Unable to orgasm and unmotivated to have sex, Carlyle Jansen suffered sexual anxiety in her twenties. "I had so many dating experiences in my late teens and early twenties where I avoided sex or I'd drink to numb everything," she said. "I'd curl up in bed, face the other way and lie there thinking, 'I really hope he doesn't want to have sex tonight.' "

Ms. Jansen, now a 41-year-old sexuality educator and therapist who founded the Toronto sex shop Good For Her, says she still does not have a high libido but now considers that normal.

"We're pathologizing women's experiences because they don't match men's," she said.

Researchers have offered various theories to explain why women may be more "turned off " than men. One is that sexual inhibition in women is a protective mechanism evolved to discourage women from having children when conditions for motherhood are not favourable; for example, when a partner is unsupportive or the woman has emotional problems.

There is even a movement to re-brand a woman's sometimes limited sexual appetite as the norm, with new books such as I'd Rather Eat Chocolate: Learning to Love My Low Libido.

Still, the search for a "cure" continues. Dr. Thuy-Tien Dam, clinical director of prevention studies at the University of California, San Diego, says a flagging sex drive may be a "treatable condition, not just a personal problem."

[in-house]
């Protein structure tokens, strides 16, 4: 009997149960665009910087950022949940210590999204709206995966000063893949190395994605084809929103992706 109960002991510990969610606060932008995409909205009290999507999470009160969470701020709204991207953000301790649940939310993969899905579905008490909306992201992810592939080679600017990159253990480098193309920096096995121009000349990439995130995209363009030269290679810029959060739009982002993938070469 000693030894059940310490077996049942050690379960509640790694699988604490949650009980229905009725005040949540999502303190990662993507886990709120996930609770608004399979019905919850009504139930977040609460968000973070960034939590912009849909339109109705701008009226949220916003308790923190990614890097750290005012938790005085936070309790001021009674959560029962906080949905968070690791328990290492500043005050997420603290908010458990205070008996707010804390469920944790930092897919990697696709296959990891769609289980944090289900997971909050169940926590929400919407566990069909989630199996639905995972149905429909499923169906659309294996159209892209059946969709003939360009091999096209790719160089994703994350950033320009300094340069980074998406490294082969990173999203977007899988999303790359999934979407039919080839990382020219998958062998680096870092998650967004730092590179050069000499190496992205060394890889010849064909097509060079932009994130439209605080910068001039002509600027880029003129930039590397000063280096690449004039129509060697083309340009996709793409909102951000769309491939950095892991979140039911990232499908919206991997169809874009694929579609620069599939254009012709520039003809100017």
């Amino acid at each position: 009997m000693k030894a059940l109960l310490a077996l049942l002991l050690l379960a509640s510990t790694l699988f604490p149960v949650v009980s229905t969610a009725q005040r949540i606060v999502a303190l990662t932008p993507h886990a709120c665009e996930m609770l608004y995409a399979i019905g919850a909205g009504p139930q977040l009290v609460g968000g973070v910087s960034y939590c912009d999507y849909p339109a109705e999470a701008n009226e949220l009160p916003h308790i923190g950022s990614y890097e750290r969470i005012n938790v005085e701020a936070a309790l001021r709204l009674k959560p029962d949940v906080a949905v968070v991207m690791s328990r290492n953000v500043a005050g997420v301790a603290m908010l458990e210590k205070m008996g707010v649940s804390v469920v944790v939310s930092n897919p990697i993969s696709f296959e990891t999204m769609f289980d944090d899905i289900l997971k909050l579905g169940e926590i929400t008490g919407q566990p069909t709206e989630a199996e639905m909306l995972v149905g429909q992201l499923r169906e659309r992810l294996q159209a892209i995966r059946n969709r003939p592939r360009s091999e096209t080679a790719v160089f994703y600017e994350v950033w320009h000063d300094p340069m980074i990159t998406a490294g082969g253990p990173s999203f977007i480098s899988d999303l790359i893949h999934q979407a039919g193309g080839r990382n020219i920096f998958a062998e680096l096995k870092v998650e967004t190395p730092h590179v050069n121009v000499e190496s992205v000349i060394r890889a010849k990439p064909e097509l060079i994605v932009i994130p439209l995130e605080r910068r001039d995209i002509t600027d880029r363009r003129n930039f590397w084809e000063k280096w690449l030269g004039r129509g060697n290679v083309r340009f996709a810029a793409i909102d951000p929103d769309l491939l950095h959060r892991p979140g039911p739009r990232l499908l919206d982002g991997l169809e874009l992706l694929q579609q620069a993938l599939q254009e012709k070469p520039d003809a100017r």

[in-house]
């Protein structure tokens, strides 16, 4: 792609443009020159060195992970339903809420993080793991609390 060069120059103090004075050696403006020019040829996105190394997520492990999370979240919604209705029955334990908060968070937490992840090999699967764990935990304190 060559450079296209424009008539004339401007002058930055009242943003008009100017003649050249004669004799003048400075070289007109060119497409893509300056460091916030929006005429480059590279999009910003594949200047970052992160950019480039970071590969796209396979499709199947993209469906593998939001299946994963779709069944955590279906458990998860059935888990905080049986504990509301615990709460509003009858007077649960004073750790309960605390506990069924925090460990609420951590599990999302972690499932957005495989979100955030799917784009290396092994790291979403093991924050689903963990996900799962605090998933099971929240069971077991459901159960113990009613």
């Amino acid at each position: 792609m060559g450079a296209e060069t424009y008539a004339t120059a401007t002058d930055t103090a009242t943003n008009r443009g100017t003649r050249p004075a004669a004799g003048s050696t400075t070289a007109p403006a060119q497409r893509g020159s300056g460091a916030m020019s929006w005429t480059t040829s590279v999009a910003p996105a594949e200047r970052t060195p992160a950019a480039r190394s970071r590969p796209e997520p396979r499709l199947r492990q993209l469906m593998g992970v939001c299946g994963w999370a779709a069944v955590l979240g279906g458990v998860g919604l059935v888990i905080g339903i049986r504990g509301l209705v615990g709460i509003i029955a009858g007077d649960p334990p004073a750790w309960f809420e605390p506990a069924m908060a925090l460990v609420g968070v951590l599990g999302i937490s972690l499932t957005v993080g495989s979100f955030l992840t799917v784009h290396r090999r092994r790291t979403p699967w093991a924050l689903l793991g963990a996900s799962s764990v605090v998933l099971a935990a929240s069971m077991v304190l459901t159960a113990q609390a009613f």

"We assume it's normal because we don't know how to treat it and we don't know what's going on ? Just like with depression. Before they said, 'It's just in your heads, there's nothing wrong with you.' But later on, we found out that there were imbalances with serotonin levels."

Andre Guay, a clinical assistant professor of medicine in endocrinology at Harvard Medical School, said research shows that women who complain of decreased drive may have testosterone deficiency, and there has been some success in treating menopausal, hysterectomized women with androgens or male sex hormones.

But even that breakthrough cannot address one of the root causes of low sexual desire: relationship problems.

"I treated a woman for six months with androgens. She was definitely deficient," Dr. Guay said. "Finally, after I had treated her for six months and she was not better, I went over the differential again. When we started [talking about] relationship problems, she said, 'You know,' with a tear in her eye, 'my husband really is a jerk.' "

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BY THE NUMBERS

6.9 Awoman's average number of sexual partners.

29 Percentage of women worldwide who want sex more often.

41 Percentage of women who told a date they loved them because they hoped it would lead to sex, compared with 55% of men.

71 Percentage of women who have bought sexy lingerie or sex toys because they thought it would lead to sex.

22 Percentage of women who have had a cyber-affair (a sexually explicit conversation or video or photo exchange) with someone other than their significant other, compared with 25%of men.

Harlequin Romance Report 2007